Tuesday, February 1, 2011

Snow Day: Time for a good read...and to possibly eat the family dog.


For those of you who read this blog from somewhere other than Missouri, you may not be aware that we are currently under a "blizzard warning" right now.  Thus, this morning finds the GEEC, the COMOCYCO dog and I sitting in COMO CYCO headquarters, hunkered down and trying to survive "Snowpocolypse 2011."  The GEEC informed me that yesterday while at Schnuck's grocery store, she witnessed an older man and wife pushing a grocery cart that contained, among many, many other things, 6 gallons of milk.  Six.  In mid-aisle, the man suddenly turned to the woman and commanded her to return to the "cookies and cracker" aisle to pick up an extra couple of packages of Double-Stuff Oreos.  Clearly, they took this meteorological event more seriously than we did, because the GEEC only managed to secure us a single package of Chip's Ahoy.  We're so screwed.

Of course, hearing that others' food stores are so well-endowed has made me a little nervous this morning.  Therefore the GEEC and I gathered up all of our existing food in the middle of the living room floor and came up with plan for how it will be rationed out.  Next, we came up with a plan of what we will do once the provisions are gone.  Right now - it's not looking so good for the COMO dog, who we agree will probably have to be eaten first.  This will be followed by the GEEC's left foot - which is her bum foot anyway - thus may provide us with some sustenance until the rescue party can come dig us out, God willing.  I'm a little worried though, because despite eating a massive bowl of oatmeal this morning, the mere suggestion of forthcoming starvation is making the COMO CYCO dog sort of resemble this to me, now.


In an attempt to stave off hunger, the GEEC and I are trying to stay busy.  She is chopping up the patio furniture for us to burn and I'm catching up on some reading.

More specifically, I'm reading an interview that Paul Kimmage did with Floyd Landis around Thanksgiving.  Now, you may be completely burned out on the entire saga - and justifiably so.  Especially if you bought his book, or donated money to his "Fairness Fund."  But if you have the interest (and the time....the full interview lasted 7 hours) you might want to check this out.  It's quite an interesting read in my opinion.  You can read excerpts at cyclingnews here, or read the entire thing here. What interests me is that it is not an "anti-Lance" interview....but rather a "what happened" story....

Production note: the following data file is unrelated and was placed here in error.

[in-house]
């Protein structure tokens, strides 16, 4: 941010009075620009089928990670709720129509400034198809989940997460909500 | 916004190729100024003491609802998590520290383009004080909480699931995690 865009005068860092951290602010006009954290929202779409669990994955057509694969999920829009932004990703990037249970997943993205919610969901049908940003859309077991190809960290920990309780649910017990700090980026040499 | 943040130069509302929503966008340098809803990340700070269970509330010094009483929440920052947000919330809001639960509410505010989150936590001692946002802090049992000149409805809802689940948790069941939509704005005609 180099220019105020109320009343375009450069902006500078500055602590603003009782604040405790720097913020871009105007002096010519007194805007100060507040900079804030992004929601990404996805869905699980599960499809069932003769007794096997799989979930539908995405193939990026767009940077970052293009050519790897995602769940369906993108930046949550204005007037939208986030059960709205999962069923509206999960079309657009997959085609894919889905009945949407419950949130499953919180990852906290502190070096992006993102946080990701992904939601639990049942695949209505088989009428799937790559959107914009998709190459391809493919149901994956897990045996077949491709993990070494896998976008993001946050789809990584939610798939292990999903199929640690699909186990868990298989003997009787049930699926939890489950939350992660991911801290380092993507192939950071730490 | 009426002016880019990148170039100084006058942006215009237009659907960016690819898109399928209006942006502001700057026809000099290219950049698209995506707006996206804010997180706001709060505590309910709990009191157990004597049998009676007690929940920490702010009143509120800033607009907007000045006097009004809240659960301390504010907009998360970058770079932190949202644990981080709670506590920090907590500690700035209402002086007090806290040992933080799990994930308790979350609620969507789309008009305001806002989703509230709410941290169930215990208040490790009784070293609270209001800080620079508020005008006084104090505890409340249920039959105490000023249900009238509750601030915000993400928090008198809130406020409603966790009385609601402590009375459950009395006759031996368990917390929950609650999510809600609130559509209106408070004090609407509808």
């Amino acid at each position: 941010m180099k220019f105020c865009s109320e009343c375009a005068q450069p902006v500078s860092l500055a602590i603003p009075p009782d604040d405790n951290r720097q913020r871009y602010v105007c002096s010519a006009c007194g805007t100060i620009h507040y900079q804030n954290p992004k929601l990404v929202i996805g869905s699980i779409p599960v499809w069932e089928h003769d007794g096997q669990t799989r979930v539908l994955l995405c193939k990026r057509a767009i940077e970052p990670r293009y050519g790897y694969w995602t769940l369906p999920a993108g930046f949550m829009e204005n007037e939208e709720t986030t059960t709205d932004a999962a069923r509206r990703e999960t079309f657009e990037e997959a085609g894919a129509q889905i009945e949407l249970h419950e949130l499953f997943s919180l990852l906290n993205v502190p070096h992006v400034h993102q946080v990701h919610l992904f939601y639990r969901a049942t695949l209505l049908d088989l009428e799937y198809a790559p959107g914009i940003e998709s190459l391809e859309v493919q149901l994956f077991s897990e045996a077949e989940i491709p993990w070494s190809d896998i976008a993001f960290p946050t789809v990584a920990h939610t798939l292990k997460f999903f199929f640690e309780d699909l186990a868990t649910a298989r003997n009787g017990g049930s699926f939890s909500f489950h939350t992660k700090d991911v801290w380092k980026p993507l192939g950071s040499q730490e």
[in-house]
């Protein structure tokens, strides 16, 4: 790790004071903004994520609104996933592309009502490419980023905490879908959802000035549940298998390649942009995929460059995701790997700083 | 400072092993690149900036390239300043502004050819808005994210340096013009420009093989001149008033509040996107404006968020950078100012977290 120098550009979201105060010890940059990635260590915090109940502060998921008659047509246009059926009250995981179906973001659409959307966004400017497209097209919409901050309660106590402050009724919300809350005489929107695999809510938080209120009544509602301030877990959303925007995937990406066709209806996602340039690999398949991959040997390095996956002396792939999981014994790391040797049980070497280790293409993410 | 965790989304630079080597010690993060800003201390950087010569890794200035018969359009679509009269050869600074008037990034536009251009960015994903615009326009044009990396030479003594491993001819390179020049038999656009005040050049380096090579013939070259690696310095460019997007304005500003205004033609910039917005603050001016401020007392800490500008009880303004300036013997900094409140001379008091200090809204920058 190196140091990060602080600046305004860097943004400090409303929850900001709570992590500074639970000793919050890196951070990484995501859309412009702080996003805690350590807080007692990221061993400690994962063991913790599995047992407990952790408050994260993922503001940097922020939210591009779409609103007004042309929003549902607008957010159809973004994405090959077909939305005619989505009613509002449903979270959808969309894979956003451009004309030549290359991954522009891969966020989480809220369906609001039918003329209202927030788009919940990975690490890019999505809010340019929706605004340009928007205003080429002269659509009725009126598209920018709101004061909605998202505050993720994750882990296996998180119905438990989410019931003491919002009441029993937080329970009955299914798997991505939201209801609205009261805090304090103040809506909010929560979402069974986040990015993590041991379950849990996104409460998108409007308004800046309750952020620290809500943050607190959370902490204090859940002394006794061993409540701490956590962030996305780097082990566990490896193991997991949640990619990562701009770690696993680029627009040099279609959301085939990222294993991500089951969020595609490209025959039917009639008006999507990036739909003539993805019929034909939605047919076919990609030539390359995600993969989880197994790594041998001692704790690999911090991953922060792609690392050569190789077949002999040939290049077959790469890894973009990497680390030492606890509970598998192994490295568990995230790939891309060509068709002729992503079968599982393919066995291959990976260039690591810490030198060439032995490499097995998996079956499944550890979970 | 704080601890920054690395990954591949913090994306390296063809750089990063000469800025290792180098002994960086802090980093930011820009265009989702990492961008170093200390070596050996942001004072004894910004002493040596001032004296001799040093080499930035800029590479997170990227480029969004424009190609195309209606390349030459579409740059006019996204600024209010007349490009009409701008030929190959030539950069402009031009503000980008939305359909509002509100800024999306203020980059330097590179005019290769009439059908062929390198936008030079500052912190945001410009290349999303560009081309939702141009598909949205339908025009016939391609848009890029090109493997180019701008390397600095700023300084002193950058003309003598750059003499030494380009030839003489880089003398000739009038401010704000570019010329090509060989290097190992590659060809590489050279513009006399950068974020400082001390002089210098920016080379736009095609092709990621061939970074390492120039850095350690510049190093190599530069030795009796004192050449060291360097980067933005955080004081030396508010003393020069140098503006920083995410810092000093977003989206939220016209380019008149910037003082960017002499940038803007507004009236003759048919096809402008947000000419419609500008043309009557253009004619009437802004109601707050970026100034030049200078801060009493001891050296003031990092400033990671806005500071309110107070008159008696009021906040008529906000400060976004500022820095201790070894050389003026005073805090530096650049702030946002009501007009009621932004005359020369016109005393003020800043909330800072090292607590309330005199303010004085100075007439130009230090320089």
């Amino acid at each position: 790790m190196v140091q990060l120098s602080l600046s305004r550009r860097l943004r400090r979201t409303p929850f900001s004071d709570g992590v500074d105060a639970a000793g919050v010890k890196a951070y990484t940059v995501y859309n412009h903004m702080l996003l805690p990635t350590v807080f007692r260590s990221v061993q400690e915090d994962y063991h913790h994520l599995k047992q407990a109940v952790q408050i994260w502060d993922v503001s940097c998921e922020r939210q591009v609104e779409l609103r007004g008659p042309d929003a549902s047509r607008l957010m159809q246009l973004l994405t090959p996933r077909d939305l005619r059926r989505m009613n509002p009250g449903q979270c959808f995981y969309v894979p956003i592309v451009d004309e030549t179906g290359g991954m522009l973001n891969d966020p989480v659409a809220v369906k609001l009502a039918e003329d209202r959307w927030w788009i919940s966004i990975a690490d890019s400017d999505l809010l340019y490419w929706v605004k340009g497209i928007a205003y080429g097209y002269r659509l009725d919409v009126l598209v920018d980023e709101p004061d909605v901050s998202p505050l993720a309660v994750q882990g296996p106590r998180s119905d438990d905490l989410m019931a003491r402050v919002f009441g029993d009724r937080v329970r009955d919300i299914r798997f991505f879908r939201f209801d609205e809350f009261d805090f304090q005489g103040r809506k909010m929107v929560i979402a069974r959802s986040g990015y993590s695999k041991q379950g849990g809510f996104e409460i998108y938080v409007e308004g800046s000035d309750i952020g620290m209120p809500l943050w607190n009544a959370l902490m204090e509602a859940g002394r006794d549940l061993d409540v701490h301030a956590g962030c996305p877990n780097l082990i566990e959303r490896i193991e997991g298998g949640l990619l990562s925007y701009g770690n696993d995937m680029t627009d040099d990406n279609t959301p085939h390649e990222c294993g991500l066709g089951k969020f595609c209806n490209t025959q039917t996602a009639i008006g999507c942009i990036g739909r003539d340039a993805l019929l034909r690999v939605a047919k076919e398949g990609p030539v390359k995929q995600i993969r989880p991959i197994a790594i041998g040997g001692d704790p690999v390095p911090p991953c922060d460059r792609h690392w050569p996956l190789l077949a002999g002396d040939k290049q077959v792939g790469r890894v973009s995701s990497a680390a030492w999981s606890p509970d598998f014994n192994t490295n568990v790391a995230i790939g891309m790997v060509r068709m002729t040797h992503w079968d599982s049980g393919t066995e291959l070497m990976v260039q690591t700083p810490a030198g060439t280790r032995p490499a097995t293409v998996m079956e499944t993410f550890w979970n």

After reading it, I'm struck by his honesty and his lack of pretension.  This interview should have been the autobiographical book he wrote rather than "Positively False."And I'm left thinking that Landis may be done with cycling, but cycling may not be done with him.

I'm curious to know what others think about this article....

3 comments:

  1. That dog is so cute. I guess if I had to eat him I would, but I'ld probably be sobbing between gulps.

    I read the entire Floyd interview and it was extremely interesting (at times quite disturbing)

    I've meet and raced Floyd in 09 and I very much like him. I nervously asked him if I could have a photo with him and he wrapped his arm around my shoulder and pulled me in for the shot, like we we're buddies.

    My impression from the article is difficult to sum up shortly. One, it made me think of "Crime and Punishment" (rationalization of a crime and mental illness preceding and following), that the full story is necessary to better understand Floyd's actions, that Floyd has made some very very bad decisions, that Floyd's racing days are truly over, and I can see Lance Armstrong doing some prison time.

    I still like Floyd, but it was painful to hear some of his doping details and his rationalizations to defend himself in court and through his book.

    My thinking is that when all things are considered, Floyd has been more than properly punished (his life is a near train wreck from his actions).

    I know Floyd says that "there is never a happy ending". I hope he finds one with at least some contentment.

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  2. Here's my reaction to the interview with Floyd. I've seen too many athletes (some of them my friends) lose themselves because of their sport. Yes, it was our own choice and we are ultimately responsible, but I am still sickened that, as a society, we have made sports a religion and athletes demigods, or at the very least, heroes. We lose sight of what matters and winning becomes the most important thing--more important than health, family, friends, integrity and being true to oneself.

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  3. Well said Pam.

    Still it's hard not to admire and idolize exquisite human performance whether it be in sports, arts, humanities, etc.

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